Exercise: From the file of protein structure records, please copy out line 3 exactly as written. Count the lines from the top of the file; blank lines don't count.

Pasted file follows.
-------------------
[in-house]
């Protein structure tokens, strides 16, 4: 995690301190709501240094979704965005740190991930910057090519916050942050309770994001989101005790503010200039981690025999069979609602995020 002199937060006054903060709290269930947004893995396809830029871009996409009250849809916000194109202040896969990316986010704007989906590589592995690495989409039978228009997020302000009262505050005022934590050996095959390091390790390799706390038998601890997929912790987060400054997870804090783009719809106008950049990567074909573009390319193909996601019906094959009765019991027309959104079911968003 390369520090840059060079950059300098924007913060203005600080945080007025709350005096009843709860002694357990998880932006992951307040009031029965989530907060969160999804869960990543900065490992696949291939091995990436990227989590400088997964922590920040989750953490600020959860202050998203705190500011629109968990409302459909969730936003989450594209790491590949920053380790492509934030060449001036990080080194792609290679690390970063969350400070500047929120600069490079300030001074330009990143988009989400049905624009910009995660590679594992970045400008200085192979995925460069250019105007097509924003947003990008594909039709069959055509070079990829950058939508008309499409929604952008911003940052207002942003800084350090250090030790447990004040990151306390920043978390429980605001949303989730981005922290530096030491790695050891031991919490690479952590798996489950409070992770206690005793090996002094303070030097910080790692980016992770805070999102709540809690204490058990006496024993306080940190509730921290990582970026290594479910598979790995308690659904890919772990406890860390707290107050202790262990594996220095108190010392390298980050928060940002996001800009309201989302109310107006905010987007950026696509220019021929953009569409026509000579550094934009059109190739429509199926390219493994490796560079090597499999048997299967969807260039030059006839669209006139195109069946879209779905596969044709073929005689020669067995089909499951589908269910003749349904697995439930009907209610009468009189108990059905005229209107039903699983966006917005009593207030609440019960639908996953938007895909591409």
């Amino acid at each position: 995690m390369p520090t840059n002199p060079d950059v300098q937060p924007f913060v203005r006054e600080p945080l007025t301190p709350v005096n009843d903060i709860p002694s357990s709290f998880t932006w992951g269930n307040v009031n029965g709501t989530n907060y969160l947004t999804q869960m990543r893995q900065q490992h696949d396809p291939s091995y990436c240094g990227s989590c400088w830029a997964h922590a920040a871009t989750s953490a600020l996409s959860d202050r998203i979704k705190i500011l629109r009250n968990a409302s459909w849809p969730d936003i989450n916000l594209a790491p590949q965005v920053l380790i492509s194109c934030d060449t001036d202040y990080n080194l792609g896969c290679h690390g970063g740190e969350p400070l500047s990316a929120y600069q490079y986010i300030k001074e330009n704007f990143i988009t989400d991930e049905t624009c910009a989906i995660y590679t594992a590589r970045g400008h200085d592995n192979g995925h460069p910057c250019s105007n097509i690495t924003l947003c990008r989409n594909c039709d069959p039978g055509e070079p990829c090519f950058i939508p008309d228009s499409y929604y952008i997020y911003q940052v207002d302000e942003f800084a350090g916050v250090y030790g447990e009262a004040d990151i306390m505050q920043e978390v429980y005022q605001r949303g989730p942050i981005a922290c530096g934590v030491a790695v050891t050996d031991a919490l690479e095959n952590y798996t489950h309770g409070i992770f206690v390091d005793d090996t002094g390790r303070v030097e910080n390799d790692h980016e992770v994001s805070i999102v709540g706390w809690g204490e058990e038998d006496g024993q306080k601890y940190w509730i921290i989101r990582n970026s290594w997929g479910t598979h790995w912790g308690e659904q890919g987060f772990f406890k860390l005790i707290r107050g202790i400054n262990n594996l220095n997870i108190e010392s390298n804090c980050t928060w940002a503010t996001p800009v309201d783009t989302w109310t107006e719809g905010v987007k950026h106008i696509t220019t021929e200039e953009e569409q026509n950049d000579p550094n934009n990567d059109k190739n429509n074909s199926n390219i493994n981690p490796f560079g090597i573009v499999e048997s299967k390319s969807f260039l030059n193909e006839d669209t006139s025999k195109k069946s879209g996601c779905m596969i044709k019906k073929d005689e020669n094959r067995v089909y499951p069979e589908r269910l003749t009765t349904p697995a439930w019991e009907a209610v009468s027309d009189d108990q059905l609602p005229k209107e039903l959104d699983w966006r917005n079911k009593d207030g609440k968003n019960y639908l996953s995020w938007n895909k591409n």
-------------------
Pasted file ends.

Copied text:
């Amino acid at each position: 995690m390369p520090t840059n002199p060079d950059v300098q937060p924007f913060v203005r006054e600080p945080l007025t301190p709350v005096n009843d903060i709860p002694s357990s709290f998880t932006w992951g269930n307040v009031n029965g709501t989530n907060y969160l947004t999804q869960m990543r893995q900065q490992h696949d396809p291939s091995y990436c240094g990227s989590c400088w830029a997964h922590a920040a871009t989750s953490a600020l996409s959860d202050r998203i979704k705190i500011l629109r009250n968990a409302s459909w849809p969730d936003i989450n916000l594209a790491p590949q965005v920053l380790i492509s194109c934030d060449t001036d202040y990080n080194l792609g896969c290679h690390g970063g740190e969350p400070l500047s990316a929120y600069q490079y986010i300030k001074e330009n704007f990143i988009t989400d991930e049905t624009c910009a989906i995660y590679t594992a590589r970045g400008h200085d592995n192979g995925h460069p910057c250019s105007n097509i690495t924003l947003c990008r989409n594909c039709d069959p039978g055509e070079p990829c090519f950058i939508p008309d228009s499409y929604y952008i997020y911003q940052v207002d302000e942003f800084a350090g916050v250090y030790g447990e009262a004040d990151i306390m505050q920043e978390v429980y005022q605001r949303g989730p942050i981005a922290c530096g934590v030491a790695v050891t050996d031991a919490l690479e095959n952590y798996t489950h309770g409070i992770f206690v390091d005793d090996t002094g390790r303070v030097e910080n390799d790692h980016e992770v994001s805070i999102v709540g706390w809690g204490e058990e038998d006496g024993q306080k601890y940190w509730i921290i989101r990582n970026s290594w997929g479910t598979h790995w912790g308690e659904q890919g987060f772990f406890k860390l005790i707290r107050g202790i400054n262990n594996l220095n997870i108190e010392s390298n804090c980050t928060w940002a503010t996001p800009v309201d783009t989302w109310t107006e719809g905010v987007k950026h106008i696509t220019t021929e200039e953009e569409q026509n950049d000579p550094n934009n990567d059109k190739n429509n074909s199926n390219i493994n981690p490796f560079g090597i573009v499999e048997s299967k390319s969807f260039l030059n193909e006839d669209t006139s025999k195109k069946s879209g996601c779905m596969i044709k019906k073929d005689e020669n094959r067995v089909y499951p069979e589908r269910l003749t009765t349904p697995a439930w019991e009907a209610v009468s027309d009189d108990q059905l609602p005229k209107e039903l959104d699983w966006r917005n079911k009593d207030g609440k968003n019960y639908l996953s995020w938007n895909k591409n």